Coronation Street producer says the soap needs more racial diversity

Coronation Street producer Kate Oates has said more needs to be done in terms of increasing racial diversity among the soap’s cast and crew.

Oates, who has been at the helm of the ITV serial drama for a year, has also said she was very aware that she had been “punishing the women” while working as a producer on rival soap Emmerdale, and that she did not want to repeat this on Corrie.

Oates told Radio Times magazine: “In terms of reflecting diversity and showing black and Asian characters, yes, we absolutely need to do more of it.

Kate Oates
Kate Oates (ITV)

“And we need more black and Asian writers, to bring out the truth of those voices.”

She added: “It’s important to keep the show strong and relevant, so that it’s running long after everyone’s forgotten who I am.”

Oates took over from previous Corrie series producer Stuart Blackburn, who was the soap’s boss since 2013.

She has been hailed by fans for bringing back a number of popular Corrie characters including Peter Barlow (Chris Gascoyne), Toyah Battersby (Georgia Taylor) and Rosie Webster (Helen Flanagan), and also for giving the female cast heavy but empowering storylines.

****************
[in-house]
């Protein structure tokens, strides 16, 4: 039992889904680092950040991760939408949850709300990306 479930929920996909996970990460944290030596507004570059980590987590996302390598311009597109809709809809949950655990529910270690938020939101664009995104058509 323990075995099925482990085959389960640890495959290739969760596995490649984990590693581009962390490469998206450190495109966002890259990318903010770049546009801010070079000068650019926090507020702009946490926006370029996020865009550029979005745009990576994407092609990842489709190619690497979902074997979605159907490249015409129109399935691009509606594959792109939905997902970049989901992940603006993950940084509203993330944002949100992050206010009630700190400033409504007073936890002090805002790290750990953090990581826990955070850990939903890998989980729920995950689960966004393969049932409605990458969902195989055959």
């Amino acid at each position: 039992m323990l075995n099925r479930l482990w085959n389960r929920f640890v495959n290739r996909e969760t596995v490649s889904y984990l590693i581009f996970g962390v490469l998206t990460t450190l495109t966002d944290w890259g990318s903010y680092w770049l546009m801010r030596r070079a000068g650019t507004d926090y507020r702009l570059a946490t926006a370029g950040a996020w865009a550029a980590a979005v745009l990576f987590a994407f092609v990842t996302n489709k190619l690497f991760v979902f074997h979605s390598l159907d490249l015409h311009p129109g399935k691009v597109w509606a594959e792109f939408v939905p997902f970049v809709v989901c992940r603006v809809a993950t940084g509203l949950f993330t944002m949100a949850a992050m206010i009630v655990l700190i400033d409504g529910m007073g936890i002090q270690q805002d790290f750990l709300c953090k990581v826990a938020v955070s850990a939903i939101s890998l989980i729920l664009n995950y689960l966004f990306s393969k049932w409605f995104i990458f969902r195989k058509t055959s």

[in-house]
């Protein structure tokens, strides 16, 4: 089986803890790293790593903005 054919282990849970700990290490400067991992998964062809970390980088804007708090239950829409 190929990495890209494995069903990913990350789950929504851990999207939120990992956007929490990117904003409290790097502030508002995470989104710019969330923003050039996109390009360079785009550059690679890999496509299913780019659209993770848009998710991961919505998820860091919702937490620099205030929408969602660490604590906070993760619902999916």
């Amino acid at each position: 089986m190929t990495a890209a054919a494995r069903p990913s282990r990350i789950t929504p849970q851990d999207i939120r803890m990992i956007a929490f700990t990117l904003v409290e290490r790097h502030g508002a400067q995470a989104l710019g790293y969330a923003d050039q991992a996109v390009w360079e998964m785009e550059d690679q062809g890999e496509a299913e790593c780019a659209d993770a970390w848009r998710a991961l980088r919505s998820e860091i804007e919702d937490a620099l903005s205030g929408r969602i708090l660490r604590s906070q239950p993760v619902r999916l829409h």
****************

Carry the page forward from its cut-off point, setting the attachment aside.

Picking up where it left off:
Lucy Fallon
Lucy Fallon (Matt Crossick/PA)

Recent storylines on the soap have included Bethany Platt (Lucy Fallon) taking action after being groomed by her partner Nathan Curtis (Chris Harper) for a sex ring, and Eva Price (Catherine Tyldesley) plotting revenge on her cheating fiance Aidan Connor (Shayne Ward).

“The presence of strong women was the backbone of the show as Tony Warren created it,” Oates said.

“The tone and content of the stories have moved on, and so have the female characters, but that strength has still to be there for it to be truly Corrie.

“On Emmerdale, I was uncomfortably aware that I’d been responsible for the deaths of a number of women characters and I didn’t want to repeat that.

Coronation Street
Catherine Tyldesley (Matt Crossick/PA)

“I did feel like I was punishing the women.”

Oates said, to avoid the audience from disengaging, “there had to be journeys of triumph and strength”.

:: RadioTimes is on sale now.


 

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